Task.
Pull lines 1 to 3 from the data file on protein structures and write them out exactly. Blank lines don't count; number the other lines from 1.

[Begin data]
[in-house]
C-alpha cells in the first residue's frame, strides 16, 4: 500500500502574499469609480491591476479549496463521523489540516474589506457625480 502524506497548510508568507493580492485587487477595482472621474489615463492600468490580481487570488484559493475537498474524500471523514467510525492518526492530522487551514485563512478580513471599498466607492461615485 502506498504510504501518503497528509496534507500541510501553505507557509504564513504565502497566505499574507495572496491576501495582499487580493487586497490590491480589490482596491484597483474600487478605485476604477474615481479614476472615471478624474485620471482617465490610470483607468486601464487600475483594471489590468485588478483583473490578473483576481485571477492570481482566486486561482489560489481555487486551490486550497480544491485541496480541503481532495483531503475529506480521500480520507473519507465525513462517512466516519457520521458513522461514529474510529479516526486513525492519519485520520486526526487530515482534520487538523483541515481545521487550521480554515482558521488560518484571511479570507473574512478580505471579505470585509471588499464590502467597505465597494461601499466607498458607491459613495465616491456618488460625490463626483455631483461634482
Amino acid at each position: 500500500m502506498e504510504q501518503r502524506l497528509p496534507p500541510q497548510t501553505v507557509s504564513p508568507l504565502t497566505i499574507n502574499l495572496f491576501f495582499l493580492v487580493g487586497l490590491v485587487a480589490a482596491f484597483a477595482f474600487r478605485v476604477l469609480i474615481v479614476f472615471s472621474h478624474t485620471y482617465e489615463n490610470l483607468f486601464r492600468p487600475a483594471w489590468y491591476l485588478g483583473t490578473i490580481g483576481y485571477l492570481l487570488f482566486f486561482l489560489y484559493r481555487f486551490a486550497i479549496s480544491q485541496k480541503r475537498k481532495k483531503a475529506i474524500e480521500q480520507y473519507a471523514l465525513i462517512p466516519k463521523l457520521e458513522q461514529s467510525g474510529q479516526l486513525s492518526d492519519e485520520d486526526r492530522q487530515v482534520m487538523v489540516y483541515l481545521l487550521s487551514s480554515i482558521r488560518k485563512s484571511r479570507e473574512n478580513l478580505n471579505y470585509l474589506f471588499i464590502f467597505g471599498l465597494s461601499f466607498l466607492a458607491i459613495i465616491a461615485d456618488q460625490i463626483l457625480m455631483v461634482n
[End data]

[in-house]
C-alpha cells in the first residue's frame, strides 16, 4: 500500500502574499469609480491591476479549496463521523489540516474589506457625480 502524506497548510508568507493580492485587487477595482472621474489615463492600468490580481487570488484559493475537498474524500471523514467510525492518526492530522487551514485563512478580513471599498466607492461615485 502506498504510504501518503497528509496534507500541510501553505507557509504564513504565502497566505499574507495572496491576501495582499487580493487586497490590491480589490482596491484597483474600487478605485476604477474615481479614476472615471478624474485620471482617465490610470483607468486601464487600475483594471489590468485588478483583473490578473483576481485571477492570481482566486486561482489560489481555487486551490486550497480544491485541496480541503481532495483531503475529506480521500480520507473519507465525513462517512466516519457520521458513522461514529474510529479516526486513525492519519485520520486526526487530515482534520487538523483541515481545521487550521480554515482558521488560518484571511479570507473574512478580505471579505470585509471588499464590502467597505465597494461601499466607498458607491459613495465616491456618488460625490463626483455631483461634482
Amino acid at each position: 500500500m502506498e504510504q501518503r502524506l497528509p496534507p500541510q497548510t501553505v507557509s504564513p508568507l504565502t497566505i499574507n502574499l495572496f491576501f495582499l493580492v487580493g487586497l490590491v485587487a480589490a482596491f484597483a477595482f474600487r478605485v476604477l469609480i474615481v479614476f472615471s472621474h478624474t485620471y482617465e489615463n490610470l483607468f486601464r492600468p487600475a483594471w489590468y491591476l485588478g483583473t490578473i490580481g483576481y485571477l492570481l487570488f482566486f486561482l489560489y484559493r481555487f486551490a486550497i479549496s480544491q485541496k480541503r475537498k481532495k483531503a475529506i474524500e480521500q480520507y473519507a471523514l465525513i462517512p466516519k463521523l457520521e458513522q461514529s467510525g474510529q479516526l486513525s492518526d492519519e485520520d486526526r492530522q487530515v482534520m487538523v489540516y483541515l481545521l487550521s487551514s480554515i482558521r488560518k485563512s484571511r479570507e473574512n478580513l478580505n471579505y470585509l474589506f471588499i464590502f467597505g471599498l465597494s461601499f466607498l466607492a458607491i459613495i465616491a461615485d456618488q460625490i463626483l457625480m455631483v461634482n